As I began this book, I had high expectations due to the title. Apologists can be somewhat aloof and non-relational, which can be detrimental to sharing the knowledge they possess. I’ve long believed that often times we, as apologists, miss the last part of 1 Peter 3:15 that we are to be prepared to give an answer with gentleness and respect. This implies we first and foremost engage in our craft relationally.
Mike Sherrard gets it. His book flows from identifying who we are, what we do, what we know and where we should go. At times, it is not an easy read and I would be inclined to give it four stars because of that fact. That was until I got to chapter fourteen.
Mike’s first words in this chapter is “Will you go?” The name of our ministry is I Will Go Ministries, based on Isaiah 6:8, so naturally, I was drawn more closely to the topic of the chapter. In this chapter, Mike encourages us to go. He models his call after the acts of the apostle Paul in Acts 17. Paul went. He eventually found his way to Athens, the heart of intelligentsia in the ANE. “Many came to believe” was the result of Paul’s reasoning with them where he met them as he went. Mike continues in the remaining chapters addressing the importance of going to the home and the church. How do you “go” to your home and the church? Read the book. Because of the wisdom and excellent manner in which Mike presents the arguments that we must go to defend the faith, and not merely wait for opportunities, this book is a must read for anyone interested in reaching those with shaky faith or even no faith. Buy the book. Five stars.
It was a divine appointment. The staff were told that they must wait until the students had eaten before they went through the serving line. So, today about 20 minutes after the start of lunch I went into the dining hall to get lunch. I sat across the table from a young man attending Summit who had just completed his first year at the university.
Summit advertises (loosely) that they make world leaders. When you see where their graduates serve, it becomes clear this is not an empty claim. The student I enjoyed spending an hour with at lunch is clearly one of these world leaders in the making.
Gunner shared an account of a required class at his university called “First Year Experience.” It was a required course (more about that later) which sought to help students navigate their way through their first year of college. Gunner was not so kind when he said it was nothing more than indoctrination. The first warning sign came with a questionnaire the students were required to fill out which was reminiscent of the scene in God’s Not Dead, where the professor encourages (requires?) the students to fill out a blank piece of paper with the words “God is dead.” This questionnaire asked the students various worldview questions and Gunner dutifully filled it out with his answers as someone coming from a Christian worldview. Sadly, he found out that several questions regarding sexuality and other similar topics did not allow for “no” answers and his grade was reduced accordingly. When he challenged the professor, she told him he could pick up his grade later.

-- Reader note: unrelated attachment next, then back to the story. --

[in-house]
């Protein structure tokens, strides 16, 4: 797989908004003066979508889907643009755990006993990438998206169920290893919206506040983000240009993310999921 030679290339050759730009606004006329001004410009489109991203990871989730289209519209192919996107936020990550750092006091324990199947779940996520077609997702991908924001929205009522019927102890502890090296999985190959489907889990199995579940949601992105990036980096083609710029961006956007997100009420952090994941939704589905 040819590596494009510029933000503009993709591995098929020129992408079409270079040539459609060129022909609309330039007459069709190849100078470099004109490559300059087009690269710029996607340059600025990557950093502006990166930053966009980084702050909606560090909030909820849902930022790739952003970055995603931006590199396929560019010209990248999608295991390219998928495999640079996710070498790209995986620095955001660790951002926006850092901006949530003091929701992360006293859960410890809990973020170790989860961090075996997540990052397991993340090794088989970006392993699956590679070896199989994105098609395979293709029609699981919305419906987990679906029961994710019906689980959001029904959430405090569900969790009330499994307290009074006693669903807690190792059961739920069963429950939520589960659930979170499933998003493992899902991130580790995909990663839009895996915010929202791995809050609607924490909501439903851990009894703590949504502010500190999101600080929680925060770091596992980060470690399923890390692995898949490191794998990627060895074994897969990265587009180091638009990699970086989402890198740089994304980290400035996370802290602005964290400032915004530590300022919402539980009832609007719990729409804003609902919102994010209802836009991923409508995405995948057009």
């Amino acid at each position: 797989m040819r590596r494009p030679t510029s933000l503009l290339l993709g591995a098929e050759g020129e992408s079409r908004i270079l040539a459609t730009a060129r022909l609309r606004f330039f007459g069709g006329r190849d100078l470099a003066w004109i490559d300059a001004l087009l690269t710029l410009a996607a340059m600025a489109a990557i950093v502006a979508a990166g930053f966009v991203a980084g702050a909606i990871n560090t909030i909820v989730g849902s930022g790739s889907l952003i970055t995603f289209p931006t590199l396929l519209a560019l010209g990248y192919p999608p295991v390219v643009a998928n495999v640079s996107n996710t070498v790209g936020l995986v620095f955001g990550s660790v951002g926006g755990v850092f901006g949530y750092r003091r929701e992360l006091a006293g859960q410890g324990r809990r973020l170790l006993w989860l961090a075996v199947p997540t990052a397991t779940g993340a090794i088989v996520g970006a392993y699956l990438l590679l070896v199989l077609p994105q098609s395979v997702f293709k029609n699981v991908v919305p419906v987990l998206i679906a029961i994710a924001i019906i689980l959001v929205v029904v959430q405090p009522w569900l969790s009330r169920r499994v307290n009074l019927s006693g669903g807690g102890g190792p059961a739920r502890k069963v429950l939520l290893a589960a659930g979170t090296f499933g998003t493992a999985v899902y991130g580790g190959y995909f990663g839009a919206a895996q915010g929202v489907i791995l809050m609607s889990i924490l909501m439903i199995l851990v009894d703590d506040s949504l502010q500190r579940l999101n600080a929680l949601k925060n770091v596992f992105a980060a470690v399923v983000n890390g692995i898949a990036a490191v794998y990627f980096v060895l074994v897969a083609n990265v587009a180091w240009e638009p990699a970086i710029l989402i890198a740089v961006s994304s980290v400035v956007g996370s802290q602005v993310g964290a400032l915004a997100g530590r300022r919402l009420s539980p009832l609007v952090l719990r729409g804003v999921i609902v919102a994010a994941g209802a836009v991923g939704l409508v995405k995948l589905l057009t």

It got worse. Next on the schedule was how to reduce stress in a college environment. This was done by inviting a guru to come in and teach transcendental meditation while chanting a few names of the various Hindu gods. Gunner was outgunned (pun intended) again when he asked when they would have a Christian come in to speak. No plans to bring in a Christian. No plans to bring in anyone else, for that matter.
It got worse. But in the interest of time, let me share what this young man did. While most of us may have been inclined to suck it up and move on, this was not an option for Gunner. Another professor, his English professor, had a writing assignment where the student could write on the topic of his or her choice. With his professor’s encouragement and permission, Gunner wrote on why the “First Year Experience” class should 1.) Be modified to become less biased toward one particular worldview and 2.) No longer be a required course for underclassmen. His professor told him if he did a good job on the paper, she would present it to the board. When his paper was returned, he received a grade of 105%.
It got better. Because of Gunner’s boldness and tenacity, upon the presentation of his paper to the university’s governing board, the content of the course was changed and it was no longer a required course. May every one of us have the conviction and boldness to change the world like Gunner. Amen.
Here is an article by Dr. Alex McFarland that articulates the case for apologetics in the church. He states “Christian thinker G. K. Chesterton observed in 1933 that while it is important to win the unsaved to Christianity, leaders must increasingly endeavor to “convert the Christians to Christianity. Chesterton’s remark was a timeless reminder that the church must be ever dedicated in its duty to pass on biblical truth to rising generations.” The entire article can be read here.
We have finally made the switch to our new site and have shuttered our old site. While all of the information has not been added to this site, we expect to have this completed by the end of summer. We’ll have all of our resources and article on this new site by then. Thank you for your patience as we’ve made this switch!